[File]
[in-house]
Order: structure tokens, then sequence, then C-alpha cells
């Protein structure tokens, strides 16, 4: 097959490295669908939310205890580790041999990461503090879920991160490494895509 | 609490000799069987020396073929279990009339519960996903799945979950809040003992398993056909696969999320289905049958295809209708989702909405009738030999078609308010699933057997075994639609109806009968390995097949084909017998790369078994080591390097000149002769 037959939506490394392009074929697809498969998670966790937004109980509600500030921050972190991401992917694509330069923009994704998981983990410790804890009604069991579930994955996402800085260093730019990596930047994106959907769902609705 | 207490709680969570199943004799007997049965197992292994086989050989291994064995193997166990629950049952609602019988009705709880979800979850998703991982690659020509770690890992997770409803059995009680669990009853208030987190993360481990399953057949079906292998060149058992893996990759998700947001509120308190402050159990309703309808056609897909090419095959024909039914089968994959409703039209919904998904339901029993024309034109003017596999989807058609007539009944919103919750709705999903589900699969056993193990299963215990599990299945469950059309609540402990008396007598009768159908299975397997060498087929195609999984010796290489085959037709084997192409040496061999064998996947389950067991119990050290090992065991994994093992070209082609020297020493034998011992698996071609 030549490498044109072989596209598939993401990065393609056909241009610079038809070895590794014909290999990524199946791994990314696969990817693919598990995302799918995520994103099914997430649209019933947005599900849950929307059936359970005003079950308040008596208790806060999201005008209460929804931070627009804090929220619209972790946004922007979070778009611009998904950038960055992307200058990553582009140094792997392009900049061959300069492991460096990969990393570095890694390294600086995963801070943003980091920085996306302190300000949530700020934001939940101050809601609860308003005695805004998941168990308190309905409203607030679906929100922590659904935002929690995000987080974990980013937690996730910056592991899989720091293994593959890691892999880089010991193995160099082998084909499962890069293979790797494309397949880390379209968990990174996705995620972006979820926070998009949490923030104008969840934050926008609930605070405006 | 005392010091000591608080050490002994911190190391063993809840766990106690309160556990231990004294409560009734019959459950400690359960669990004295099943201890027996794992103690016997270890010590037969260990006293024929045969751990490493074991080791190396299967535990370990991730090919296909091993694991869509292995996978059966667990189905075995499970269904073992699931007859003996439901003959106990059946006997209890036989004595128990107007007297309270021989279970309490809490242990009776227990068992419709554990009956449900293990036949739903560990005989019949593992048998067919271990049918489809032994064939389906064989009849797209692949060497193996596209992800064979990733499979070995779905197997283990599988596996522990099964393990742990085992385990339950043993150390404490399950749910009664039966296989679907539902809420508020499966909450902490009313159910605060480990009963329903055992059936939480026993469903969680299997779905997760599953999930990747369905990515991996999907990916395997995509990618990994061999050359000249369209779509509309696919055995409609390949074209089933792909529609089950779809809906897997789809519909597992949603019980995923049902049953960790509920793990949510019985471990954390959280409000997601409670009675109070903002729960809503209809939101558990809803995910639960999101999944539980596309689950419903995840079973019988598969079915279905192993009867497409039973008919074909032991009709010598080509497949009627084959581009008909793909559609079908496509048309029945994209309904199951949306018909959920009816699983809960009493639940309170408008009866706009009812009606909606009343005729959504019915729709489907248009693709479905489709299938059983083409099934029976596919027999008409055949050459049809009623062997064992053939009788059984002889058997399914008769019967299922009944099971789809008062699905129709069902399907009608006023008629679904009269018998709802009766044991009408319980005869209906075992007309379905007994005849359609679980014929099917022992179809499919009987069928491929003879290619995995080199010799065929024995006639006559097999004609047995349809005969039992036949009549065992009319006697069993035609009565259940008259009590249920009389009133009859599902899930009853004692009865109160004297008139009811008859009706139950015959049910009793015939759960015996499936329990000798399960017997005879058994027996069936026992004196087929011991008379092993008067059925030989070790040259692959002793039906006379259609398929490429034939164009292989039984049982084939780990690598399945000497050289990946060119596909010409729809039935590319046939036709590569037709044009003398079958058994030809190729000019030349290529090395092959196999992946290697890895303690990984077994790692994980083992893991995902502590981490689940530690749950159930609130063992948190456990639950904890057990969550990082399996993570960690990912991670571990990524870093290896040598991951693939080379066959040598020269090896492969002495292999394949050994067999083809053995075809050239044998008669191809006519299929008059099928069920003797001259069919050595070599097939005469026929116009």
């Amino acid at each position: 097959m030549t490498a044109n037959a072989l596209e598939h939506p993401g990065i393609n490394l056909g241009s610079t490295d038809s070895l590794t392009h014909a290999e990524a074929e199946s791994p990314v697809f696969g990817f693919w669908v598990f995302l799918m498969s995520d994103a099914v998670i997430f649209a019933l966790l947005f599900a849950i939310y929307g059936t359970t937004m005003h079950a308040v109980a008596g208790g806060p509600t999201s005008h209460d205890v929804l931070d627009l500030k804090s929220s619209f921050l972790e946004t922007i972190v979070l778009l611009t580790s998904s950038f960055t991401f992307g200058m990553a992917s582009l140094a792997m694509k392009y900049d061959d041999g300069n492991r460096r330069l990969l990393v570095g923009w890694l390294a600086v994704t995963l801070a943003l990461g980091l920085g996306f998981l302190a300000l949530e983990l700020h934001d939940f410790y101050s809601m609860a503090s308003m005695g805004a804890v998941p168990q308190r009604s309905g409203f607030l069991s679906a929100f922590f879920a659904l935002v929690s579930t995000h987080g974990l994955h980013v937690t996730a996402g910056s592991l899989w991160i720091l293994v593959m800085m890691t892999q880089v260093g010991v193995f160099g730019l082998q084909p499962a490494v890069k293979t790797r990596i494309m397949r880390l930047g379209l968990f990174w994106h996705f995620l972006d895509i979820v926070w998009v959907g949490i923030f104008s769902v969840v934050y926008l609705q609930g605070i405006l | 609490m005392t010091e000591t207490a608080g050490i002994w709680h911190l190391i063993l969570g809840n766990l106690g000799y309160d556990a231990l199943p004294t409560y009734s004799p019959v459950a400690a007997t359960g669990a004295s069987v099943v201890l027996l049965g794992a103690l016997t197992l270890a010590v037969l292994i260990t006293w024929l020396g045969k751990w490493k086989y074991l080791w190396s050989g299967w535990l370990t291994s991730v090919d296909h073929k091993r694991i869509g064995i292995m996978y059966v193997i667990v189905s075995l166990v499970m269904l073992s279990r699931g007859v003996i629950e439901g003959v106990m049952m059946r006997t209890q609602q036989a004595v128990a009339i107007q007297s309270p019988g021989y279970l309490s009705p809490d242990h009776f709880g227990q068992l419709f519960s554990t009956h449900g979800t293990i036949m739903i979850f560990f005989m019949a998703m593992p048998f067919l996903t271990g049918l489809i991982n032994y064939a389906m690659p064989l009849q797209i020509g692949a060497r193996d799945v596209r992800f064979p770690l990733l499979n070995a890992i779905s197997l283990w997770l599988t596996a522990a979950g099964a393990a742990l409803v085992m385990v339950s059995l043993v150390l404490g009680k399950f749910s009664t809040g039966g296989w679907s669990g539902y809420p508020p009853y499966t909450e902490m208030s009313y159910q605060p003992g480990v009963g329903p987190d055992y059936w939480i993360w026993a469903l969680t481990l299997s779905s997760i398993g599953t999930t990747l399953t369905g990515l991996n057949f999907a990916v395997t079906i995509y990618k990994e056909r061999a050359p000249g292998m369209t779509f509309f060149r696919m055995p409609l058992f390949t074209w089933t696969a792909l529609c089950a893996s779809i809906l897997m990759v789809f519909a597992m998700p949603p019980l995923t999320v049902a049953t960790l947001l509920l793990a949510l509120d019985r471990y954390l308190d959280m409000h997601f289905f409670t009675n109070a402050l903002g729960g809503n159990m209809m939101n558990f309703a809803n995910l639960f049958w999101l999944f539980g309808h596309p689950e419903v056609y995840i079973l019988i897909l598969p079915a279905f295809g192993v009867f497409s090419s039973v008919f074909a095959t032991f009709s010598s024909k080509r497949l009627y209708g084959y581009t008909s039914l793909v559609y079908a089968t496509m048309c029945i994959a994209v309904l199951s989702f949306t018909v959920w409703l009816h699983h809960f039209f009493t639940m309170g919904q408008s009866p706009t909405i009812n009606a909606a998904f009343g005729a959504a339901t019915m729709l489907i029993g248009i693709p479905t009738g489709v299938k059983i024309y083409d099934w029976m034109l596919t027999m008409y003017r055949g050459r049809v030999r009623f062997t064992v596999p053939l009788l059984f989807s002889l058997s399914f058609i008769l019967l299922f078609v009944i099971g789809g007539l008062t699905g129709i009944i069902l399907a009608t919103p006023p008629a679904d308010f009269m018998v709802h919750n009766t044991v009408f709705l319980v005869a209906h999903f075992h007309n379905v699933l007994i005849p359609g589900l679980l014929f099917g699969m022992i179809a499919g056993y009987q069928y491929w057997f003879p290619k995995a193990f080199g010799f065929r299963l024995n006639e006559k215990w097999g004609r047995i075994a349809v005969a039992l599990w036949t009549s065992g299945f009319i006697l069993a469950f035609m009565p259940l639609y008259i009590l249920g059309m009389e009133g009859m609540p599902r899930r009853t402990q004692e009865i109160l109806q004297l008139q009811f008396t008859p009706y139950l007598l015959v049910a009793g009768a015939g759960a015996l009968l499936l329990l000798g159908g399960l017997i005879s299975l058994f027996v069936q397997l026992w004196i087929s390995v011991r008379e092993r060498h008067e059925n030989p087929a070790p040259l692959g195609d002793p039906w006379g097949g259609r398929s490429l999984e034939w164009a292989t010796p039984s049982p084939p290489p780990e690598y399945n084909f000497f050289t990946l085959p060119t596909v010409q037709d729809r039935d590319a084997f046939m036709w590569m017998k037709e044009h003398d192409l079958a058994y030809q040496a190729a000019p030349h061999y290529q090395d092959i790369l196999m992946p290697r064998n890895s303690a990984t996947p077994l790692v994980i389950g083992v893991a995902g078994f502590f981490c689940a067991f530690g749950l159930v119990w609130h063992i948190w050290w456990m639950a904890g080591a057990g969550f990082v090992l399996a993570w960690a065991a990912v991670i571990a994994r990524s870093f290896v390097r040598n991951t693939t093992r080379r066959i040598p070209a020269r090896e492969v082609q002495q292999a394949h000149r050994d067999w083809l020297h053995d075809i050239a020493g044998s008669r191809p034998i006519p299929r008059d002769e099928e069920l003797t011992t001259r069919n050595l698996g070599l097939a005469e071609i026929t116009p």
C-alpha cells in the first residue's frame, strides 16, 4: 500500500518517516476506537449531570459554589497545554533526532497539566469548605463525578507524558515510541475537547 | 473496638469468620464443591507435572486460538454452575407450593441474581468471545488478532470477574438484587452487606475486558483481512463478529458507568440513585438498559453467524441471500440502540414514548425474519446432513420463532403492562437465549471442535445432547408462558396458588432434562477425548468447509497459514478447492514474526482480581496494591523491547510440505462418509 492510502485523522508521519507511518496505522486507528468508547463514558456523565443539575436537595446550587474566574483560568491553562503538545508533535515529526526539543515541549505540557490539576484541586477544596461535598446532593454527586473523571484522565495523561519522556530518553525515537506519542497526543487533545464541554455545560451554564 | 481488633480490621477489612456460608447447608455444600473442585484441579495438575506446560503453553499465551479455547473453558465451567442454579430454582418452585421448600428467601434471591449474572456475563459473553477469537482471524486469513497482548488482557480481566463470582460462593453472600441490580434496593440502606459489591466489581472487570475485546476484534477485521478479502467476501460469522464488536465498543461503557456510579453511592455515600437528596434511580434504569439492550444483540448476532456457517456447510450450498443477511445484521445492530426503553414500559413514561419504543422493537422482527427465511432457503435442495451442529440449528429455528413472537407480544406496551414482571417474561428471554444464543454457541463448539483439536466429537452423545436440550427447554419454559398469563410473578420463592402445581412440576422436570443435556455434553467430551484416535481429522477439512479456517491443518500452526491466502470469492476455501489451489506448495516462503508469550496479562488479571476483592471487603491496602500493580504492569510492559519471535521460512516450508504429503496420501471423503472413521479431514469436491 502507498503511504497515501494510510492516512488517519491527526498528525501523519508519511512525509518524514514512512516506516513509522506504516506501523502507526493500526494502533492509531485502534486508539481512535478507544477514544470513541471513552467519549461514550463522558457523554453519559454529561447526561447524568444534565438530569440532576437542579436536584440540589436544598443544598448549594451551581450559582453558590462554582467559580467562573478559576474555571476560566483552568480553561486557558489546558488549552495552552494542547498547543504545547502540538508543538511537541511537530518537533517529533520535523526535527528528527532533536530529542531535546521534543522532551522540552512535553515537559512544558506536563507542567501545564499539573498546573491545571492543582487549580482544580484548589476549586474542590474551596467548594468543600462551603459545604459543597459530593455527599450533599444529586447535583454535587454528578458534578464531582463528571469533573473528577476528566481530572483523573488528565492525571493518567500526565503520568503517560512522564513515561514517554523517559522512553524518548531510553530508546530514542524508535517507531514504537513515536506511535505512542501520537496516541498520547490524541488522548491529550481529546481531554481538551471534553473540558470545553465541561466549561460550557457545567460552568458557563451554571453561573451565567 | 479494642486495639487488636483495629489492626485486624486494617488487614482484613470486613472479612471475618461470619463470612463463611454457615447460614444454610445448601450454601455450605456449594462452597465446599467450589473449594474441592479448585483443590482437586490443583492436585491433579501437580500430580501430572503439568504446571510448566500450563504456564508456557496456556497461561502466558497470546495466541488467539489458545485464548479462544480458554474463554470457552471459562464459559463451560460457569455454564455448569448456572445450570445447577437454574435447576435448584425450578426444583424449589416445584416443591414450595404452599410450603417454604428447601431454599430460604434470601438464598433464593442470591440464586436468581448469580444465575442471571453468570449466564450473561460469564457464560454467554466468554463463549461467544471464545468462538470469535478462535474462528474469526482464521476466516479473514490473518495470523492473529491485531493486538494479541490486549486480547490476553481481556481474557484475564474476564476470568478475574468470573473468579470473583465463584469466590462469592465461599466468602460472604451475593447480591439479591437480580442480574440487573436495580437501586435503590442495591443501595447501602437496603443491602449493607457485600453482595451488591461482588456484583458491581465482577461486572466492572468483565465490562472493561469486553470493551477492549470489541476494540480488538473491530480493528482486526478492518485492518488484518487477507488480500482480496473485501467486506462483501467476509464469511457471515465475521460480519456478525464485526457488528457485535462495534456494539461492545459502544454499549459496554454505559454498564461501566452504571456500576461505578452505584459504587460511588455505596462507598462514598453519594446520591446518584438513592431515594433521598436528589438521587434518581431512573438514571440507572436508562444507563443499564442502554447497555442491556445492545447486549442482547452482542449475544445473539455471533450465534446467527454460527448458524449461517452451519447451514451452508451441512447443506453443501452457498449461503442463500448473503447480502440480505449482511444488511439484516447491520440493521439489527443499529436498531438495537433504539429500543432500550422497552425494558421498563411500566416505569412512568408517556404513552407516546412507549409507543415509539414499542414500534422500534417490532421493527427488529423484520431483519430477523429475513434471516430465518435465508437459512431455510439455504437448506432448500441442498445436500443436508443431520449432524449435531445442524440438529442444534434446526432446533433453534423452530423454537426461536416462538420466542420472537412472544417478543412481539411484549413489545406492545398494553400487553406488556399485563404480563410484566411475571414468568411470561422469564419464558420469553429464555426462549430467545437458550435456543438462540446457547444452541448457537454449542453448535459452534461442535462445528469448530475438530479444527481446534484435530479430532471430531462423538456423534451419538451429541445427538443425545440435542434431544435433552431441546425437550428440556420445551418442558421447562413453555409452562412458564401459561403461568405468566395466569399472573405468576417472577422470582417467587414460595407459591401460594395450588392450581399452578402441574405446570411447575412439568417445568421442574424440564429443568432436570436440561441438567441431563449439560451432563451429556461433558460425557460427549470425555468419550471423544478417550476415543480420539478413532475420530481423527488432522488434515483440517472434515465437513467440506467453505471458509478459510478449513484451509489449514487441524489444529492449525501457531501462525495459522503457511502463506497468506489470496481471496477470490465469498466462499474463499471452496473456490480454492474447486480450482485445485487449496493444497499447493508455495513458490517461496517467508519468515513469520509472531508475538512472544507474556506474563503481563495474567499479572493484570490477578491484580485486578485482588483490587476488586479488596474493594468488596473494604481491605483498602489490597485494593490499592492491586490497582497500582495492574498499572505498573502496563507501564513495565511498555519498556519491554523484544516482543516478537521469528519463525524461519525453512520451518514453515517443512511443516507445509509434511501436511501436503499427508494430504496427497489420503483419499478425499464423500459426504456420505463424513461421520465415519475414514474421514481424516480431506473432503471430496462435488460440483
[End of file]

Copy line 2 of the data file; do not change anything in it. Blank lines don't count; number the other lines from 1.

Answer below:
Order: structure tokens, then sequence, then C-alpha cells